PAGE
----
A quick survey in Web of Science for the articles shows that there are 8200 articles of the above mentioned five subject categories published between 2005 and 2014 from Southeast Asia. Together with the ca. 3000 articles that were published in non-ISI listed journals (by presuming 15 articles published per year for each journal), there could be around 1100+ research articles published each year in those five subject categories from Southeast Asia.

Judging from the total of Southeast Asia tropical biologists’ yearly research output (ca. 1100 articles) and the number of the suitable journals (ca. 600), it is clear that there should be plenty of options and opportunities where tropical biologists could publish their work. However, these journals also accept papers from biologists outside of Southeast Asia, and most of the ISI-listed journals accept only “big”, “important” and “novel” articles in order to maintain their “prestige”, which could be measured by Impact Factor. During this selection process, many “small”, “secondary” and “conventional” articles by regional biologists, many of who are lagging in scientific literacy and have less research resources, fall into disuse, even though these articles are scientifically accurate.

 This situation does not help in the development of scientific literacy among biologists and does not contribute to conservation activities from this region. Regional biologists would be discouraged by rejection from journals despite research done correctly. Many of these research findings, such as biodiversity checklist or small scale ecological research, might eventually be published in grey literature but the important biodiversity information could have very little visibility and become obscure for others to read and reuse in conservation.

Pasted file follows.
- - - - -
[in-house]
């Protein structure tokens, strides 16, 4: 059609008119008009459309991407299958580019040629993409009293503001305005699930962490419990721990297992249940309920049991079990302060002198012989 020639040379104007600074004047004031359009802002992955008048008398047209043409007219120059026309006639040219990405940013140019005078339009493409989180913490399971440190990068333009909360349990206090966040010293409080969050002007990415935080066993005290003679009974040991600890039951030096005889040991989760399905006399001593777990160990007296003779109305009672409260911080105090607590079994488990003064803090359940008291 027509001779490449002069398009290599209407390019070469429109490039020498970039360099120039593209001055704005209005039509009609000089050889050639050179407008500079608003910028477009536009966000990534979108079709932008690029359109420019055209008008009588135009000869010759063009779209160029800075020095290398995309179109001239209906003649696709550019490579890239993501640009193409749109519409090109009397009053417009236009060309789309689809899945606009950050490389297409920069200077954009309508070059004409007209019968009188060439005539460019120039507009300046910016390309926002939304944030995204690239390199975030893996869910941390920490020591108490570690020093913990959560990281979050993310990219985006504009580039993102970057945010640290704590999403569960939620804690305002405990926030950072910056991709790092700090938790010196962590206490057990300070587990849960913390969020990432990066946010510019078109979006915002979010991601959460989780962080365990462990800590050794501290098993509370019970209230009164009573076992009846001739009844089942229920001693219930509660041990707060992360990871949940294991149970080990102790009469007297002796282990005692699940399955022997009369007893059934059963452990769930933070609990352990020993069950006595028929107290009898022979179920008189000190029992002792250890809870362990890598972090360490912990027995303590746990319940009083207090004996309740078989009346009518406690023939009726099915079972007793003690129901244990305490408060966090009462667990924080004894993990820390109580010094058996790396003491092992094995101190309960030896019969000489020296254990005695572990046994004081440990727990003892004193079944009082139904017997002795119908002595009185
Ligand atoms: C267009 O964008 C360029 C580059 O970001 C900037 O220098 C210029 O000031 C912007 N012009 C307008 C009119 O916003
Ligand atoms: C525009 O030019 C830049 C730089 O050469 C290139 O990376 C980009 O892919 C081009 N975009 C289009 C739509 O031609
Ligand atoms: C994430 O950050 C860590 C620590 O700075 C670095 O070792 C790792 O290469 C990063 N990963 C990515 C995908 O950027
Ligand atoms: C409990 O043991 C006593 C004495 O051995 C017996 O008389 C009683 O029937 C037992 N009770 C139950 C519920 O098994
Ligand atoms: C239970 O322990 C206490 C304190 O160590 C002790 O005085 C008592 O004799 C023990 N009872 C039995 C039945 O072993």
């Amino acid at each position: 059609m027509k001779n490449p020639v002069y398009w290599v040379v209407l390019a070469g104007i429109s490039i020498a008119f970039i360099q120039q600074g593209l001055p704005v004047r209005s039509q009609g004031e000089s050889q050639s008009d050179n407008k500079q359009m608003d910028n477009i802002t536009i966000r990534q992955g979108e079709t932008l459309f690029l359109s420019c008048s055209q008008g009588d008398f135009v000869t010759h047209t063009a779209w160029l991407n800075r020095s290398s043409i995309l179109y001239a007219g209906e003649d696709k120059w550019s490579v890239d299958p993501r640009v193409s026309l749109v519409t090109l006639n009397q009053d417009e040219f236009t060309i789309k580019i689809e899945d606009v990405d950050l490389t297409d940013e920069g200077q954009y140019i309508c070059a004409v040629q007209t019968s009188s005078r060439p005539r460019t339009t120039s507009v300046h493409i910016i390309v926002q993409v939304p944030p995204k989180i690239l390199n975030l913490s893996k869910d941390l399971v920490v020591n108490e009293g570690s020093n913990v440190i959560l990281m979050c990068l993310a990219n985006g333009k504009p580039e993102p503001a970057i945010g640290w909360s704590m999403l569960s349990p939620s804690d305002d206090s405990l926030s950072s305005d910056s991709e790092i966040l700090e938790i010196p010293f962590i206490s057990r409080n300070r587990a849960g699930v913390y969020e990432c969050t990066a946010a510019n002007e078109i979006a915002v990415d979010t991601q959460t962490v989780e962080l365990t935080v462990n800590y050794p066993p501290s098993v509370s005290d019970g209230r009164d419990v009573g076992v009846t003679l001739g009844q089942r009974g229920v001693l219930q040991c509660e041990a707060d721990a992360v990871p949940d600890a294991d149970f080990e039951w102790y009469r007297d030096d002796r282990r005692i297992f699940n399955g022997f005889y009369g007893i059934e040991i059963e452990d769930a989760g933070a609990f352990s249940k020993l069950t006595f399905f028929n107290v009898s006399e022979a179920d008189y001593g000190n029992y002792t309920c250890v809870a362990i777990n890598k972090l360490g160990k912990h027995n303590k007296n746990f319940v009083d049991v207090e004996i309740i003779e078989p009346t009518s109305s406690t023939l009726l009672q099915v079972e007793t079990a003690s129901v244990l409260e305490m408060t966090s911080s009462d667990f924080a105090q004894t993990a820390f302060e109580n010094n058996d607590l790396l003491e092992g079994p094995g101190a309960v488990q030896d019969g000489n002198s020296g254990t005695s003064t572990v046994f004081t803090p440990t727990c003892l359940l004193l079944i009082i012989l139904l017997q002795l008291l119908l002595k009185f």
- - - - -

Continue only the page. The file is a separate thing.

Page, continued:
In view of the above mentioned current scientific publishing atmosphere, and limitations of regional biologists that lead to a  predicament to publish, there is a pleading of urgency for a journal that could publish these “small”, “secondary” and “conventional” research that is scientifically correct. At the same, the journal should with a constructive peer-review policy guide and help authors to improve their scientific literacy. Finally, the journal should ensure the published articles with important biodiversity information is available for free and widely for anyone to read and reuse.

Hence, JTBC could occupy this niche by providing an avenue where  “small”, “secondary” and “conventional” but scientifically sound research articles can be published, and by guiding authors, especially students who are the greenhorn in scientific publishing, to improve their manuscript through a constructive peer-review process. While serving the authors on the basis of these values, JTBC must uphold scientific integrity through the rigorous peer-review process,  pleasant production process, and an effective publication strategy to ensure the science and publishing quality of the articles.

Journal History

The Journal of Tropical Biology and Conservation (JTBC) was established by ITBC under the sponsorship of the BBEC programme in 2005. The major aims for JTBC are to provide a platform for communication among researchers under the BBEC program and to provide a platform for local scientists and students to publish their research findings. After the BBEC programme ended in 2006, JTBC is published through financial support from ITBC.